Tag Archives: Efficiency

How Cheap Can You Make it?

I was on a quest, a quest to find the cheapest ballpoint pen possible. And what I found was amazing. Modern manufacturing has achieved stunning productivity, where even a complex product like a ballpoint pen can be produced at costs that were unbelievable only a few decades ago. While everybody can make a pen, the goal in manufacturing is always to make it cheaper! For the same functionality, the customer will almost always go for the cheaper products. Let me show you the results of my quest. Continue reading How Cheap Can You Make it?

On Running Changeovers

Women Relay RaceChangeover times and their reduction are popular topics in lean manufacturing. In this post I would like to introduce the idea of running changeovers for production lines. The idea behind it is simple, and probably many of you do it already. Nevertheless, I have found little info on it online. I also would like to go into more detail on the benefits of a running changeover in comparison to the alternatives. Continue reading On Running Changeovers

The Phases of a Changeover

Formula 1 Pit StopA changeover is changing the set-up of a process from one product to the next. Reducing changeover times is a common and popular way to decrease inventory or to increase available work time (see SMED). Ideally, the changeover time should be zero, allowing true one-piece flow. In reality, however, it is often not zero. This post looks in more detail at the different phases of a changeover to help you understand the process better and to reduce your changeover times. Continue reading The Phases of a Changeover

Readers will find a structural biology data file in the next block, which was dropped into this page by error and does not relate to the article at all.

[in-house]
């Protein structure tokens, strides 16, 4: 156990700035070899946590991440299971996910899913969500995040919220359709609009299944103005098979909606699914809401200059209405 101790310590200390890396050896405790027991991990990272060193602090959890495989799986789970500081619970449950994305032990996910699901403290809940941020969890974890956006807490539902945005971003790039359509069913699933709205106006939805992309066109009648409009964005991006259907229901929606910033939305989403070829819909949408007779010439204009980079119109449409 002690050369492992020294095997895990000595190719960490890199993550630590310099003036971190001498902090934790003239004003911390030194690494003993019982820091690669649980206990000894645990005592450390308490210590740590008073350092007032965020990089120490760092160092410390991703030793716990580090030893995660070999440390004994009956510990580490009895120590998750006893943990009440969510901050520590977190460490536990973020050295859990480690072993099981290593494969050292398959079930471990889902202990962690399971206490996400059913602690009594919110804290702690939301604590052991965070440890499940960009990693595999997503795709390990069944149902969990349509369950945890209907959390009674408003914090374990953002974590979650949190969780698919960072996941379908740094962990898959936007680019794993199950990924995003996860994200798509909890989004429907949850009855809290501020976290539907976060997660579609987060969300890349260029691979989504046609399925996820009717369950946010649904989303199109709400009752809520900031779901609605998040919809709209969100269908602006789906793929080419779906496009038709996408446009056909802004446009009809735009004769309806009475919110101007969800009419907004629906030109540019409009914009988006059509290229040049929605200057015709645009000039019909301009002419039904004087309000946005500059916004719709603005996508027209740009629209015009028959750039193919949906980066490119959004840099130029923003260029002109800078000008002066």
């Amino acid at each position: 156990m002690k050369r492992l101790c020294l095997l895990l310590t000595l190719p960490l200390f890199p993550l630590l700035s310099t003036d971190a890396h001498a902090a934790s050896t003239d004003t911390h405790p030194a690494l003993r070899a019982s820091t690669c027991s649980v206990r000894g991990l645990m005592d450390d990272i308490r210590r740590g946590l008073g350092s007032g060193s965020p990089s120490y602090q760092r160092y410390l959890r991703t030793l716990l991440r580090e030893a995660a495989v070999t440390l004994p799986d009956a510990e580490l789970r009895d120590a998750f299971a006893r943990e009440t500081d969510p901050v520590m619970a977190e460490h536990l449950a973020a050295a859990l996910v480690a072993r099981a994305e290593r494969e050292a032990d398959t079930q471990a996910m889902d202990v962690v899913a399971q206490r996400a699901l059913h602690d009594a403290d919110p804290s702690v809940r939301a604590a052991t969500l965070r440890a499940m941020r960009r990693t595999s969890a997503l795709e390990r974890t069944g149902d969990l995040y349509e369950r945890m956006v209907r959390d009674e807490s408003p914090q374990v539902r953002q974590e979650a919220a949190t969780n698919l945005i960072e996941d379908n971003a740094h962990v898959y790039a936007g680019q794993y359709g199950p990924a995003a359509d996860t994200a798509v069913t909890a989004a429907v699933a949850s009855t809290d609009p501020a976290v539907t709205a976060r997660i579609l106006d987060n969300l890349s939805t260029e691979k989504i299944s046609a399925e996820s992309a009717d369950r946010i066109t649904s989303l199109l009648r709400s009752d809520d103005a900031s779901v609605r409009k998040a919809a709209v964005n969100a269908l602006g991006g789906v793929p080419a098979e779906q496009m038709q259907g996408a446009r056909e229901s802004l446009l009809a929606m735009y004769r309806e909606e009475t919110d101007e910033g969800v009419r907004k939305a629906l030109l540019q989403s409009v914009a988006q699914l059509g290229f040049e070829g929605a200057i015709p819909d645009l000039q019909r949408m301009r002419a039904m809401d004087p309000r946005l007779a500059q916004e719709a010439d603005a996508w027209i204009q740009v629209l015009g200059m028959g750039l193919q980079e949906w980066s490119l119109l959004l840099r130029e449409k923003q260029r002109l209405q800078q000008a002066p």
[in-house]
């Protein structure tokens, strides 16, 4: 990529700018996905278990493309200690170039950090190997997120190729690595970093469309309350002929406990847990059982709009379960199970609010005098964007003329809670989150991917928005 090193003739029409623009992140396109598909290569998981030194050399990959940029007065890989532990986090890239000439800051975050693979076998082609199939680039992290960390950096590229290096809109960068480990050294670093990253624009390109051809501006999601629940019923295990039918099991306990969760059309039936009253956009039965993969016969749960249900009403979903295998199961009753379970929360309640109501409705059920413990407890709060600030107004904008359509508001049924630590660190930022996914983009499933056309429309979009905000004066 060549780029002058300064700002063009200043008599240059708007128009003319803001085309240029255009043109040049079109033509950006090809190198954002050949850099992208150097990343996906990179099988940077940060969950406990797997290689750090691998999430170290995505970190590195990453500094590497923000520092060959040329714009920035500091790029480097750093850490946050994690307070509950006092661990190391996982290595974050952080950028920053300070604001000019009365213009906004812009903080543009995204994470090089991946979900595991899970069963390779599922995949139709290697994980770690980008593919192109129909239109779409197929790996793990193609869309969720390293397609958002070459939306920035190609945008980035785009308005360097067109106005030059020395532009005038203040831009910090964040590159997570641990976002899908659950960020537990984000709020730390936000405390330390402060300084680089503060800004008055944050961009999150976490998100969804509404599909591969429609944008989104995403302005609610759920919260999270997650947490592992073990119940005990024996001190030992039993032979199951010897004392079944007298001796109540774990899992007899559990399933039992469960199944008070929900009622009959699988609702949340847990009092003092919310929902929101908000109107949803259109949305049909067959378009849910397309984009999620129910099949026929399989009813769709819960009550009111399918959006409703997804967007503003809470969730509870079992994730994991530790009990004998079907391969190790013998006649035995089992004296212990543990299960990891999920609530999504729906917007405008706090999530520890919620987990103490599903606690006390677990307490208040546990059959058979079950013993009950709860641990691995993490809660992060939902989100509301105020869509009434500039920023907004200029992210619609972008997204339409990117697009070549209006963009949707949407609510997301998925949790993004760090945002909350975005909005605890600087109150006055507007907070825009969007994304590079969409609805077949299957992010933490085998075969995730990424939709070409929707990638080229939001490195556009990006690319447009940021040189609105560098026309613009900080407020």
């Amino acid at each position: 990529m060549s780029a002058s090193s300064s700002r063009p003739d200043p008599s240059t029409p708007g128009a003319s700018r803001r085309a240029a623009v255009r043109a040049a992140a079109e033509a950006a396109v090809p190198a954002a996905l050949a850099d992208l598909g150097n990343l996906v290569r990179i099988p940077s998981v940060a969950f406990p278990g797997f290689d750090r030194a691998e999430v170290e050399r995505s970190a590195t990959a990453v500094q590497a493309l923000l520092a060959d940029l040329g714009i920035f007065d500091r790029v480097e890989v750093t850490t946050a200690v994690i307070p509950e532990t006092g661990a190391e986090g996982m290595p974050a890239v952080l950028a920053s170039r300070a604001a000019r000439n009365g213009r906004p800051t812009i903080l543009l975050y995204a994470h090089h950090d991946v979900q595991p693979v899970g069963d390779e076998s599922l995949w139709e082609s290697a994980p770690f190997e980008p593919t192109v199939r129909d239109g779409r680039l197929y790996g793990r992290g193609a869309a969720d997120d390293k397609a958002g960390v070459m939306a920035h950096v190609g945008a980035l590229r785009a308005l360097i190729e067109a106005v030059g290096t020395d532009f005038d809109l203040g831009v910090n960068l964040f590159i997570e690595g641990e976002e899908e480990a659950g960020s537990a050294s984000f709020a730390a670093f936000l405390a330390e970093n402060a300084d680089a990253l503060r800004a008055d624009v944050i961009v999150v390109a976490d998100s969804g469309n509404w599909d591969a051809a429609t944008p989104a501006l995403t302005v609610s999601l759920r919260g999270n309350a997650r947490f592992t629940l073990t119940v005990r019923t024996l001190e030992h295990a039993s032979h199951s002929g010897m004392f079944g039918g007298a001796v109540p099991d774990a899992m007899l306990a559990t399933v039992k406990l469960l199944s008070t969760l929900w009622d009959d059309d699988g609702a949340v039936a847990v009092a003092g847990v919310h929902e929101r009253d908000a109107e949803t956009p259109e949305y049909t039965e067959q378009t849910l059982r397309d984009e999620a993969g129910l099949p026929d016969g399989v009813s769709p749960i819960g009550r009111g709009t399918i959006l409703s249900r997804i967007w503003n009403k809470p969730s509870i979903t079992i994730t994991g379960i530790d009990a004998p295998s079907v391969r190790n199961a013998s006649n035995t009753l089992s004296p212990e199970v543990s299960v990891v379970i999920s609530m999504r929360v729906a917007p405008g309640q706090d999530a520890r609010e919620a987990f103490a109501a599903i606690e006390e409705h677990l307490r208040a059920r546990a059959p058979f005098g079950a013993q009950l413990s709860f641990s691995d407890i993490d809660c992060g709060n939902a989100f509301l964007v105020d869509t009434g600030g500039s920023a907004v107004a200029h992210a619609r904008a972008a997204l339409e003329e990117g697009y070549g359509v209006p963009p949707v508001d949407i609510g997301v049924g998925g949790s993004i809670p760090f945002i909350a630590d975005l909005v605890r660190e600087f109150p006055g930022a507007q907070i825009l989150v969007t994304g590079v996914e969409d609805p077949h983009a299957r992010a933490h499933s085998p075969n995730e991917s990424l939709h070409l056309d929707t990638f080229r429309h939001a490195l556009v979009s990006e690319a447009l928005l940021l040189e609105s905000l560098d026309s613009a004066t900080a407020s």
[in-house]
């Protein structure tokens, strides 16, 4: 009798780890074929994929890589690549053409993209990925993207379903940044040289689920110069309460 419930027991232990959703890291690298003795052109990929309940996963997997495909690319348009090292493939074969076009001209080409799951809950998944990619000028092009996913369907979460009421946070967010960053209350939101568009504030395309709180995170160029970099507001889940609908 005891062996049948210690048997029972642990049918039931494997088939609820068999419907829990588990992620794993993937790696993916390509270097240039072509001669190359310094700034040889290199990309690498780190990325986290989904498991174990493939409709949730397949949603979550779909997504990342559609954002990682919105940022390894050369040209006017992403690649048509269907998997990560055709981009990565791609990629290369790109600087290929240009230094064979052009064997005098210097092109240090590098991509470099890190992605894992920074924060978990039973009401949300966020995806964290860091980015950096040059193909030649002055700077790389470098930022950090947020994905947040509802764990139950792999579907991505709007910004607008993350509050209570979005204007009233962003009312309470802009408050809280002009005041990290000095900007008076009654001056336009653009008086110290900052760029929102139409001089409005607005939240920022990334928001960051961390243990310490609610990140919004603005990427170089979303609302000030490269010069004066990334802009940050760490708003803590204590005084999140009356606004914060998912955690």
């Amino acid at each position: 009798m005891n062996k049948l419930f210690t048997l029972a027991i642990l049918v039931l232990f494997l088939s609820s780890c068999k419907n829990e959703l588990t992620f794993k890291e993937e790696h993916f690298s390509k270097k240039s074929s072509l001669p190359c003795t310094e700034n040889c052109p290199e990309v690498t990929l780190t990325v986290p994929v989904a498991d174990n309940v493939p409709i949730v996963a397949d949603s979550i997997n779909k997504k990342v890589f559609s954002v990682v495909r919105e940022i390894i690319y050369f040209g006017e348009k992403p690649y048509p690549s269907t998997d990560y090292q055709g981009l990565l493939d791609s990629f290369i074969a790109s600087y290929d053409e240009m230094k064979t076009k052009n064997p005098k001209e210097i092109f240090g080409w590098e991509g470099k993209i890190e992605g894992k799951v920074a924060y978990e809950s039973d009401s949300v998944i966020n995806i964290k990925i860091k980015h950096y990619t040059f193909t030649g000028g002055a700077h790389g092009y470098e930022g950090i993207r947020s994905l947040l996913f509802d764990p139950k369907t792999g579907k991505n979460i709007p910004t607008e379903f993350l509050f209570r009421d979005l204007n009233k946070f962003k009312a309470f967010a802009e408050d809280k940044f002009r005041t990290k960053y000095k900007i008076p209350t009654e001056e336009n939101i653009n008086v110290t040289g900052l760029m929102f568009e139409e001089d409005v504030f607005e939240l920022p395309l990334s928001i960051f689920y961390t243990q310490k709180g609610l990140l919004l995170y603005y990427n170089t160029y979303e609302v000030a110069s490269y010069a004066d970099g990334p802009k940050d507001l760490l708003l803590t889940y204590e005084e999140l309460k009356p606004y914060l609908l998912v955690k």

Line Layout Strategies – Part 2: I-, U-, S-, and L-Lines

line-layout-overviewThe layout of a line can make quite a difference in the performance of your line. The U-line is most famous, although in my view while good it may not be the right thing for all situations. There is also the I-line, the S-line, and the U-line. In my last post I described some general thoughts on line design and took a look at the big picture.  In this post I want to look at and compare actual line layouts, in particularly the I, U, S, and L layout. Let me give you an overview of the different options. Continue reading Line Layout Strategies – Part 2: I-, U-, S-, and L-Lines

Line Layout Strategies – Part 1: The Big Picture

Ford assembly line 1913In flow shops, you have a production line of some sort. This may be an assembly line or a manufacturing line; this may be automatic or manual. In lean, you often hear about the famous U-line.

While this is a great solution, it may not fit all problems. Depending on the surrounding conditions, a different line layout may be beneficial. This post is the first in a series on line layout. In this post I would like to discuss what you should consider when designing a new line layout. The next post will look at actual line layout options. Continue reading Line Layout Strategies – Part 1: The Big Picture